FM Billing Issues


Facilities and maintenance are an important function of our business, because equipment is directly related to sales. We need to have all of our revenue-generating equipment properly running 24 hours a day. In the recent past we’ve had challenges with facilities and maintenance—like keeping the equipment up, lackluster repair response times, and problems with the maintenance contractors (skill levels and procurement of parts, particularly). After the last franchisee survey, when we realized facilities and maintenance problems were a system-wide issue, we began to focus on the fix, and we’ve made some recent strides to improve.

Years ago, the cost of maintenance was not an issue. Competition in our industry was not as intense, the economy was strong and customer counts were higher. In the current business climate, every aspect of running the store is being scrutinized for updating and cost savings. About 18 months or so ago, when SEI decided to have a new national company, Facility Maintenance (FM), handle the upkeep of our stores, response levels went down and franchisees developed a lot of issues with service and procedures. To be fair, even for a national company like FM, there is a large learning curve at 7-Eleven. Our stores employ a lot of equipment, and perhaps some service technicians were not prepared for all of the different kinds of equipment we use.

Today, FM has come up to speed, and response times—as well as the uptime of our equipment—have improved. Occasionally we still have challenges with the contractors not having parts with them, but I do believe that FM is working hard to have all commonly needed equipment parts kept in stock. However, maintenance is like a garden that needs constant tending, and lately franchisees have had issues with FM on invoicing, coding of work done, and the process by which we can get credit for charges in dispute, especially franchisees being billed for maintenance calls as either non-contract or nuisance calls.

When an FM technician performs maintenance in a store and the franchisee is not present, store associates busy or otherwise occupied with customers often sign off on invoices without knowledge of what work was done, parts ordered, or the time involved in fixing the equipment. The technician makes notes on the work order, and automatic coding at FM takes over and ends up classifying the work as a nuisance call. The franchisee finds out after the fact that his or her open account has been billed for the call.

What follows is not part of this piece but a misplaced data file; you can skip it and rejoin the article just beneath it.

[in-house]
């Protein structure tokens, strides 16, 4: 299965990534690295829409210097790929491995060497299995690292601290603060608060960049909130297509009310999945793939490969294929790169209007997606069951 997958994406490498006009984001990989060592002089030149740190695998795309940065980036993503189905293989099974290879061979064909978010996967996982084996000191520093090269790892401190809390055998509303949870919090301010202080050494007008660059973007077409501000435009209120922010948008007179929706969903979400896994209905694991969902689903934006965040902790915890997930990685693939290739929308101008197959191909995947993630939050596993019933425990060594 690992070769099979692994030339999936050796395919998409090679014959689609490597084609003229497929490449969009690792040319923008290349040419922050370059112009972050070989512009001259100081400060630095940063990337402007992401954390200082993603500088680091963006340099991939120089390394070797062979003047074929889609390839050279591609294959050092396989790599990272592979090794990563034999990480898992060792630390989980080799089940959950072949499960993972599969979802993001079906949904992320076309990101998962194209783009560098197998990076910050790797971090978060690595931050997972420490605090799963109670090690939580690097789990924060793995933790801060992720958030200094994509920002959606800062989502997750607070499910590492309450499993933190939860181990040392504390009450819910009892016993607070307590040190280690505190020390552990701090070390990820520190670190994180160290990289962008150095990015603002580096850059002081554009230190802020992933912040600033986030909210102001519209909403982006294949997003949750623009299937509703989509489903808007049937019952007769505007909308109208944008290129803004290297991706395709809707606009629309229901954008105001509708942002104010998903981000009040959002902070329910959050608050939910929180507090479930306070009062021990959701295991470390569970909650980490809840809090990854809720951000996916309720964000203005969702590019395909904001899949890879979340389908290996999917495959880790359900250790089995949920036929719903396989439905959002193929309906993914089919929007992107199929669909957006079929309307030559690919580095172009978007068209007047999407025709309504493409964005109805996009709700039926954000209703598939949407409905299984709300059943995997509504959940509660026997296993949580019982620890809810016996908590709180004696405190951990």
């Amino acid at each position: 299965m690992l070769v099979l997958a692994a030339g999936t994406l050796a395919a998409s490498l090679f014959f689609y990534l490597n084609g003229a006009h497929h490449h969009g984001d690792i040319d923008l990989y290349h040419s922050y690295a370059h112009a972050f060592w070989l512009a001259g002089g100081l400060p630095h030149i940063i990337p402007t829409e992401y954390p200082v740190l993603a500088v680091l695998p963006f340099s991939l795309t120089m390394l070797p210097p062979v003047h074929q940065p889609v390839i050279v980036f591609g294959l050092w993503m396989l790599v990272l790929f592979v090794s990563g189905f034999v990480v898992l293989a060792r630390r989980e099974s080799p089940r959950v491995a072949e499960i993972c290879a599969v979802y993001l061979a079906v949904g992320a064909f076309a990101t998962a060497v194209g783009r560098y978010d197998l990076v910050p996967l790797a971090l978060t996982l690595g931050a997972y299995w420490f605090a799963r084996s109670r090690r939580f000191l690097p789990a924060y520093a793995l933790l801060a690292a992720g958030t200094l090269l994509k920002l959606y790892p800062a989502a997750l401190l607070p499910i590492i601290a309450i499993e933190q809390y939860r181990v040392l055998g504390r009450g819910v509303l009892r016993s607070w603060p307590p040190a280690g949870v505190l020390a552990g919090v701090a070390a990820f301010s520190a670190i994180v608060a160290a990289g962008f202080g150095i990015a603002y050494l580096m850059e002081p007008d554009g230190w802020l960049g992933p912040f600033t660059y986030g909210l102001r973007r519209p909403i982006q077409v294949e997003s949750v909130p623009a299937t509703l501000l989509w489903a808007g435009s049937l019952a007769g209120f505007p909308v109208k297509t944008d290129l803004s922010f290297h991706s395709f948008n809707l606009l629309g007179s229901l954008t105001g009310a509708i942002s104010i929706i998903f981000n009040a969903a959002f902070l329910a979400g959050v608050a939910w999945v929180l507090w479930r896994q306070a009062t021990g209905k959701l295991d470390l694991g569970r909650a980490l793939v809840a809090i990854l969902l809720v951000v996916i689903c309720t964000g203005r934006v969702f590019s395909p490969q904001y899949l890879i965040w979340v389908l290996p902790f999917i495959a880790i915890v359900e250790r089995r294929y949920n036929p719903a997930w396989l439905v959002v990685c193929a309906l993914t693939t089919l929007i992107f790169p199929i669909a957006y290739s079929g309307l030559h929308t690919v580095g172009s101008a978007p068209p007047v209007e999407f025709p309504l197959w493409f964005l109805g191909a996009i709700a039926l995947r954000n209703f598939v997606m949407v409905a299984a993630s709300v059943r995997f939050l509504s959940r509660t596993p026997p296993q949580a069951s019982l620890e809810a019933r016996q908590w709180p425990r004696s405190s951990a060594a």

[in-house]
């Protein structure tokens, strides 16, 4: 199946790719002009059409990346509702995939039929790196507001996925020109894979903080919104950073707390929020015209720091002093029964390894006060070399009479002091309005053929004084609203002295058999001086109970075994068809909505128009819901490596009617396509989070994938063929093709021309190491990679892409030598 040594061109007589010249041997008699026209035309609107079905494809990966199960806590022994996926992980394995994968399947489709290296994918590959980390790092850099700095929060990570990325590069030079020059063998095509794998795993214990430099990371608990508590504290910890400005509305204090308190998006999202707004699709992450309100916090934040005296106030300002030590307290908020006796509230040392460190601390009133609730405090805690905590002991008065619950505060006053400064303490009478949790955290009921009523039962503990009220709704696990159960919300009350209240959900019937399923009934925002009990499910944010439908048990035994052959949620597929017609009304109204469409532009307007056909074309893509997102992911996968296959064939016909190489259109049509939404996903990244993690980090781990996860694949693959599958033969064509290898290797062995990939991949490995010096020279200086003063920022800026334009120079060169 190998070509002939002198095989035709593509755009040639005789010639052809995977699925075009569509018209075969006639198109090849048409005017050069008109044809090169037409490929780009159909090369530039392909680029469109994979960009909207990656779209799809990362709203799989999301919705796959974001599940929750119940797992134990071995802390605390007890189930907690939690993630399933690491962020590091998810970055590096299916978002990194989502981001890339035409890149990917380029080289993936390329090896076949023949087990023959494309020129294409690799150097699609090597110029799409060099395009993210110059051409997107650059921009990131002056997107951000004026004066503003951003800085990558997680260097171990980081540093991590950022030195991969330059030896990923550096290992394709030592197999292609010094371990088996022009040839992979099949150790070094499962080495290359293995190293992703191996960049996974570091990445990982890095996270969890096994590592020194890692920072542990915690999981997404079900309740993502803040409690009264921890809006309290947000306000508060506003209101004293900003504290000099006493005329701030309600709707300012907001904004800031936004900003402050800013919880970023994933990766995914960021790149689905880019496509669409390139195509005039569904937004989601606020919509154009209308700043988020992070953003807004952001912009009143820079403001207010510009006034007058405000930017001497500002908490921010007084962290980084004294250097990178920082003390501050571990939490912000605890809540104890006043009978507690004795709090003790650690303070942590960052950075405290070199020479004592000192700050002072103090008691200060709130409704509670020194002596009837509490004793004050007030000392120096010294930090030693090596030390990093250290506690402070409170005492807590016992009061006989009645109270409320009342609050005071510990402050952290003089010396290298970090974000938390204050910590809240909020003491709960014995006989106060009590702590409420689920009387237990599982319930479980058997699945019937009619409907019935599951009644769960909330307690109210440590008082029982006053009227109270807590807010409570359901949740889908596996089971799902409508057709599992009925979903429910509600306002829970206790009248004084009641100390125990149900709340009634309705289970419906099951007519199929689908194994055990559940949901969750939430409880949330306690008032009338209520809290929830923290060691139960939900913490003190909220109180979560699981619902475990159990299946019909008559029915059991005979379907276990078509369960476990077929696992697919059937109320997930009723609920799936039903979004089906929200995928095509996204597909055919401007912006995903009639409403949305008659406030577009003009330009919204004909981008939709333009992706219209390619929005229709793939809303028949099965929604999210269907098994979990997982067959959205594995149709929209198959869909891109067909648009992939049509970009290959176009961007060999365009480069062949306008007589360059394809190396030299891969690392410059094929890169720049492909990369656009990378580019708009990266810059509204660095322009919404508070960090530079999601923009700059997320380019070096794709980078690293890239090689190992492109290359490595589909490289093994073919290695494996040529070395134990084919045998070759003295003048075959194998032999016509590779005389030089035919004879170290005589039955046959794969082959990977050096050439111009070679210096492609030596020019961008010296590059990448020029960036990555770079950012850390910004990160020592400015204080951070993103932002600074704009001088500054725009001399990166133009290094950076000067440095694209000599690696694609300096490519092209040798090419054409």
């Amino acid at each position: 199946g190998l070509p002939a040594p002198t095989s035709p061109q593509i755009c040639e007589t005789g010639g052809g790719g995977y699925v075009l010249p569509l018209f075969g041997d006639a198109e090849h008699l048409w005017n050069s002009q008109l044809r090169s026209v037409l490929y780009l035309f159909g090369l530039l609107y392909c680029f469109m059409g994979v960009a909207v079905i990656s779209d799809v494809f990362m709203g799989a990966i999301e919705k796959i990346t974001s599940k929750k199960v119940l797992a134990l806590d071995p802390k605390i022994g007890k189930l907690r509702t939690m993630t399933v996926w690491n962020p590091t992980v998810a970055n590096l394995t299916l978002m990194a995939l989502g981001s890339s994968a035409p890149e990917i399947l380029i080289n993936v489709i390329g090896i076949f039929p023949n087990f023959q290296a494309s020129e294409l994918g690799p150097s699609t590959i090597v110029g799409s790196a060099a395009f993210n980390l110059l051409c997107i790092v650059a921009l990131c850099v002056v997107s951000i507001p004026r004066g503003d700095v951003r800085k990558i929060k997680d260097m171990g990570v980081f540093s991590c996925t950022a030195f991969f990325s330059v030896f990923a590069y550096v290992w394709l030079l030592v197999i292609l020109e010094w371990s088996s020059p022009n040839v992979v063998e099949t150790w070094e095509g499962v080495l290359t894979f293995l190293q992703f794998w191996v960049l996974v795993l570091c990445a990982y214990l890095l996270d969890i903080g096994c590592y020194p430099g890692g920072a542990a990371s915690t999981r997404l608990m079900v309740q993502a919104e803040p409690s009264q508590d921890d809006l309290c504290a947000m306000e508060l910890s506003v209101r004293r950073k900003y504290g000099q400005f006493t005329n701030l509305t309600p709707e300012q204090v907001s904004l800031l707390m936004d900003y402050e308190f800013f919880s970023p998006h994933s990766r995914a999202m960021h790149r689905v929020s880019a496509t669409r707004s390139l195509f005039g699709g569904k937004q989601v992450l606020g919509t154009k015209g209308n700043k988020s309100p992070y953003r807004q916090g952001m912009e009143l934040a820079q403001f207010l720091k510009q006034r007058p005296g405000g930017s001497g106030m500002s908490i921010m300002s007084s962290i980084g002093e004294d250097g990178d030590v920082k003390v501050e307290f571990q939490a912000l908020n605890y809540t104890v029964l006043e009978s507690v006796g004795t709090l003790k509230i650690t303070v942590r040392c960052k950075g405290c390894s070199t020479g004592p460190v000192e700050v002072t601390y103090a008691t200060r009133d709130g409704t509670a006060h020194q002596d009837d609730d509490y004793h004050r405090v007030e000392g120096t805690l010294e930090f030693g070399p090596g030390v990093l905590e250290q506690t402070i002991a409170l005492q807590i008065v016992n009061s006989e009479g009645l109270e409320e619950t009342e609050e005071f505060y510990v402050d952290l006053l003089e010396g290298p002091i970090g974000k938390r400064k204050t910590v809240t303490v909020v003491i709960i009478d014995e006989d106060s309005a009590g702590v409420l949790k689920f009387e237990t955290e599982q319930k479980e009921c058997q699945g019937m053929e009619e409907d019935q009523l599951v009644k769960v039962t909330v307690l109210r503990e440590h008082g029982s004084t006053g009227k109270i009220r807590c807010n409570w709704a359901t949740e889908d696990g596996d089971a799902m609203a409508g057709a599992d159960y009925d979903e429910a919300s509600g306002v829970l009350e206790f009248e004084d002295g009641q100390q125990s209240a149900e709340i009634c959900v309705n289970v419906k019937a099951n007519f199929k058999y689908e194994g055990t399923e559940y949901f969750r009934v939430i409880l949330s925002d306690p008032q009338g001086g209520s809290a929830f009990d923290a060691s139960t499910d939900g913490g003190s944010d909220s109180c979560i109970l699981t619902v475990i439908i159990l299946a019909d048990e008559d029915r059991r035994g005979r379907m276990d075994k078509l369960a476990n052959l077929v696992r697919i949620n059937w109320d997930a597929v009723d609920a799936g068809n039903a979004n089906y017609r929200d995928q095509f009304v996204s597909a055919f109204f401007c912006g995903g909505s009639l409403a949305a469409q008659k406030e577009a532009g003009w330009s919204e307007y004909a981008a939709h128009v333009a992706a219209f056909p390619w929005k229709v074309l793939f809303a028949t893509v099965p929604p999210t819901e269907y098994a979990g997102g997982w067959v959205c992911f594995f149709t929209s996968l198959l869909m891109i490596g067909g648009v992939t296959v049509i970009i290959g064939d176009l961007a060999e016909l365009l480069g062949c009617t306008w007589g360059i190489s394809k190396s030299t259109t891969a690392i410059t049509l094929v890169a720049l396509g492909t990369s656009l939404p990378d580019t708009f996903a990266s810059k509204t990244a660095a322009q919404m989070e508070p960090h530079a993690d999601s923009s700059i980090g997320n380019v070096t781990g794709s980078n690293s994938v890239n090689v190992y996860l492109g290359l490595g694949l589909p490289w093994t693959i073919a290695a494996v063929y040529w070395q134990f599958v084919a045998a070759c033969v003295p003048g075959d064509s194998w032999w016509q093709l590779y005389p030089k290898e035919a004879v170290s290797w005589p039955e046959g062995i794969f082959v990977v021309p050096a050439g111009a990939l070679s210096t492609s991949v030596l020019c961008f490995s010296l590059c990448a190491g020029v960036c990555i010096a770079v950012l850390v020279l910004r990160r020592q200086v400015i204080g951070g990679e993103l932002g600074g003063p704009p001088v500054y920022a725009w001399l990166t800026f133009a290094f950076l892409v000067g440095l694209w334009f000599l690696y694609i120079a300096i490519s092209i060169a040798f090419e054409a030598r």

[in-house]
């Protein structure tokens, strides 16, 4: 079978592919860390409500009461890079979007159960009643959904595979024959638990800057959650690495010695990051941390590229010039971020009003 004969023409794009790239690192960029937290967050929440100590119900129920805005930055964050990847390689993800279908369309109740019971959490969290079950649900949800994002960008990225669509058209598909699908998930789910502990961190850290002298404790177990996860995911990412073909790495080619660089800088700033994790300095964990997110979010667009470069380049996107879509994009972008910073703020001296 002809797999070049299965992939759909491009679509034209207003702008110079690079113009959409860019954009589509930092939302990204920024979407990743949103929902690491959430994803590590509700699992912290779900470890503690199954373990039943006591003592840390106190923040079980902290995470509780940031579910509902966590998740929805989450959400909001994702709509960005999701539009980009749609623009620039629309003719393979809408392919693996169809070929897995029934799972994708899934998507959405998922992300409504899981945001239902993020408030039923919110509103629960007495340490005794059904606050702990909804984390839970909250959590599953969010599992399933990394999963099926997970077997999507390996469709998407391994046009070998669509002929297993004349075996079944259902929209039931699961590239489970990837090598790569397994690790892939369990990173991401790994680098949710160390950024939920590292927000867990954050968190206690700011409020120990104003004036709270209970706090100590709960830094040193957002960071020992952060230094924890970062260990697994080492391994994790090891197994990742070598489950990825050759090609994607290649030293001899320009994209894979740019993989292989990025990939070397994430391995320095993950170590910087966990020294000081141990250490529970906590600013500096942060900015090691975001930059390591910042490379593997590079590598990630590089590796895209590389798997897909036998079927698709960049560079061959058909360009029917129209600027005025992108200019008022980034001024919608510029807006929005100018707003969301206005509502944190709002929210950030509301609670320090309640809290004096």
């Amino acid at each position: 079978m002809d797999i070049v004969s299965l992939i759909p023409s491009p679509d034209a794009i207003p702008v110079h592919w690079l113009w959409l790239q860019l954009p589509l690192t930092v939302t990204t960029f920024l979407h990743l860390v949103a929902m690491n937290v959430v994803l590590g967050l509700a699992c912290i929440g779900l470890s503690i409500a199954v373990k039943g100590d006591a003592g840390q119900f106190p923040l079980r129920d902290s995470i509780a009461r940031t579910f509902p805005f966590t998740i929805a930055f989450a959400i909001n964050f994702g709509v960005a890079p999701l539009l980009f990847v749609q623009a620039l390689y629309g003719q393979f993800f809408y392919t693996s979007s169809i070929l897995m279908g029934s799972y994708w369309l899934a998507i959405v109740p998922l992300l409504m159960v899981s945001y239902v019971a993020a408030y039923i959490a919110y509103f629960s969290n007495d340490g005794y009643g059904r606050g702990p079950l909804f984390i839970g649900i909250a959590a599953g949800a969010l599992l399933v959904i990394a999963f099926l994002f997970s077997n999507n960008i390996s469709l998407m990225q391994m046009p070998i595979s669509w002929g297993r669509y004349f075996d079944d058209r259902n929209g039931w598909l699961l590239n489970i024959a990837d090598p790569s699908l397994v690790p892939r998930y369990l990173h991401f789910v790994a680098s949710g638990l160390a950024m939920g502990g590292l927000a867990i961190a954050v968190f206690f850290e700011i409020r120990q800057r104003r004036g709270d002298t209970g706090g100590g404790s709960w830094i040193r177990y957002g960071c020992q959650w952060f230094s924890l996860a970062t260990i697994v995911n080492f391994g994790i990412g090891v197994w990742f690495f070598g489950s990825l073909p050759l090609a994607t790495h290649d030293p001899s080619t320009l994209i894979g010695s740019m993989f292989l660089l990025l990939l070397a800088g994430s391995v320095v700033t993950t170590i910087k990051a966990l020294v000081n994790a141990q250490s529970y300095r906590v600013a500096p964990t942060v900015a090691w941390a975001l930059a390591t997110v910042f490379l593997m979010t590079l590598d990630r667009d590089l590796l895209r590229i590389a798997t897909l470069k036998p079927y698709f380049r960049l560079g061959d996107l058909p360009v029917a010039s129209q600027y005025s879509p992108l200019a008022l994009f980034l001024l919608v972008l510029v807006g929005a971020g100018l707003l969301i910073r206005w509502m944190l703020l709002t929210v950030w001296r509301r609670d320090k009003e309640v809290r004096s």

On April 25, National Coalition officers met with SEI and FM managers in Dallas in an effort to talk through these problems. We pointed out that when a maintenance call is placed to FM and it is auto-coded, the human element we used to have is missing, causing a lot of these auto-coded calls to be billed to franchisees. Even if the franchisee disputes the charge and it is reversed, the credit for the invoice may not be credited back to the franchisee’s open account for many months. The storeowner also will have problems fighting it because the clerk signed off on the job.

The last thing franchisees want to do is take valuable time away from customers and other activities of running a store to retrieve maintenance call credits. It seems like FM has realized the issue and has made a commitment to thoroughly review any invoice that is getting uploaded to franchisee financials. FM officials told us they have instituted a call checking system that involves four layers of people in their accounting department to review the coding and ensure that franchisees are being billed correctly. Since this new procedure has just been implemented, we will monitor the situation carefully to see if it is effective.

We are cautiously optimistic about the future for improving maintenance because franchisees in the past have been promised many things from maintenance that haven’t materialized. We are anxious to see FM deliver on their promises and free franchisees from the frustration of pursuing maintenance charges. We want to focus on selling Slurpees and hot dogs.